‘Non implementation of Sarfaesi Act detrimental to state’s economic growth’
Dimapur, Oct. 1 (EMN): The Finance department, government of Nagaland, on Friday stated that non implementation of the Securitisation and Reconstruction of Financial Assets and Enforcement of Security Interest Act (Sarfaesi Act) 2002 has been detrimental to the overall economic growth of the state as it restricts flow of credit to the people.
The department stated this in a clarification note issued a day after the Nagaland Bar Association (NBA) claimed that the Act would infringe on the constitutional rights conferred by Article 371A and “would be highly disastrous to the members of the business community and entrepreneurs”.
The department said that the Act has not been implemented in Nagaland because of the land holding system in the state and restrictions on transfer of land to persons other than indigenous inhabitants of the state, while citing the provisions given in Article 371A (1)(a)(iv) of the Constitution of India and Nagaland Land and Revenue Regulations (Amendment) Act, 1978.
“To facilitate mortgage-based loans, the Nagaland Land and Revenue Regulations (Amendment) Act, 2002 permitted transfer by way of mortgage in favour of banks, registered co-operative societies and financing institutions with the condition that such entities shall not transfer any land to a person other than the indigenous inhabitants of Nagaland except with the previous sanction of the state government or an authority appointed in this behalf,” stated the Finance department.
It stressed on the need to implement Sarfaesi Act, saying that people from the state weren’t able to avail loans from financial institutions due lack of secured assets.
“The Credit Deposit Ratio of Nagaland as in quarter ended June 2021 was only 48.44% against national benchmark of 60%. Banks have been reluctant to extend loans in the absence of secured assets and an effective mechanism for expeditious recovery of dues in case of default in loan repayment and has been requesting for implementation of the Sarfaesi Act, 2002 in the state to enable them to extend loan against secured assets,” it stated.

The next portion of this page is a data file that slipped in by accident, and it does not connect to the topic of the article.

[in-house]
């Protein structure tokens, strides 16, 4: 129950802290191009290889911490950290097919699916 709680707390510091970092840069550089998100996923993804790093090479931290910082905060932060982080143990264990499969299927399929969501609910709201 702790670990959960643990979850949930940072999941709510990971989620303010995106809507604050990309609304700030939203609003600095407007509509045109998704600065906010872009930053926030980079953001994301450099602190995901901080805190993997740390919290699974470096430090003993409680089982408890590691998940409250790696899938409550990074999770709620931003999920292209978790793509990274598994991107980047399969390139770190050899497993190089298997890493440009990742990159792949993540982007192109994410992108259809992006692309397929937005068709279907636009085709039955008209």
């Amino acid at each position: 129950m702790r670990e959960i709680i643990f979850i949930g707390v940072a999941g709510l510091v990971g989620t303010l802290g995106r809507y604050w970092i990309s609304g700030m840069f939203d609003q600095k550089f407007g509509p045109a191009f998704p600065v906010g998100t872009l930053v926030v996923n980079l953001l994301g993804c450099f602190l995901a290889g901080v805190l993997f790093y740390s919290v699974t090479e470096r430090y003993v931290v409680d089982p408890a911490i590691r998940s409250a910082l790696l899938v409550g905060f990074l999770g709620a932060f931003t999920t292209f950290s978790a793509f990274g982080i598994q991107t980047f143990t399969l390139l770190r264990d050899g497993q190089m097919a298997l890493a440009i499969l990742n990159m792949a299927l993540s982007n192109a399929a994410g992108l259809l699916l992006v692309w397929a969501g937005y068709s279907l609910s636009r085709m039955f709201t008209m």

It also clarified that under the Act, 2002, banks and financial institutions can initiate steps to take possession of secured assets only if the borrower fails to repay loan continuously for three months, and 60 more days are given to discharge the liabilities in the event of a debt being classified as non-performing asset. It said the secured assets can be redeemed by paying the dues before the date of sale or transfer even after the lapse of 60 days.
“To facilitate flow of mortgage-based loans to the indigenous inhabitants of the state within the existing land holding system and provide much-needed impetus to economic growth of the state, the feasibility of implementing the Sarfaesi Act, 2002 in harmony with the provisions of Article 371A (1) (a) (iv) of the Constitution of India and the Nagaland Land and Revenue Regulations (Amendment) Act, 2002 is being explored by a Select Committee of Nagaland Legislative Assembly, under which ownership of security interest will be allowed to be transferred following the procedure laid down in the Sarfaesi Act, 2002 only in favour of indigenous inhabitants of Nagaland and none else,” the update added.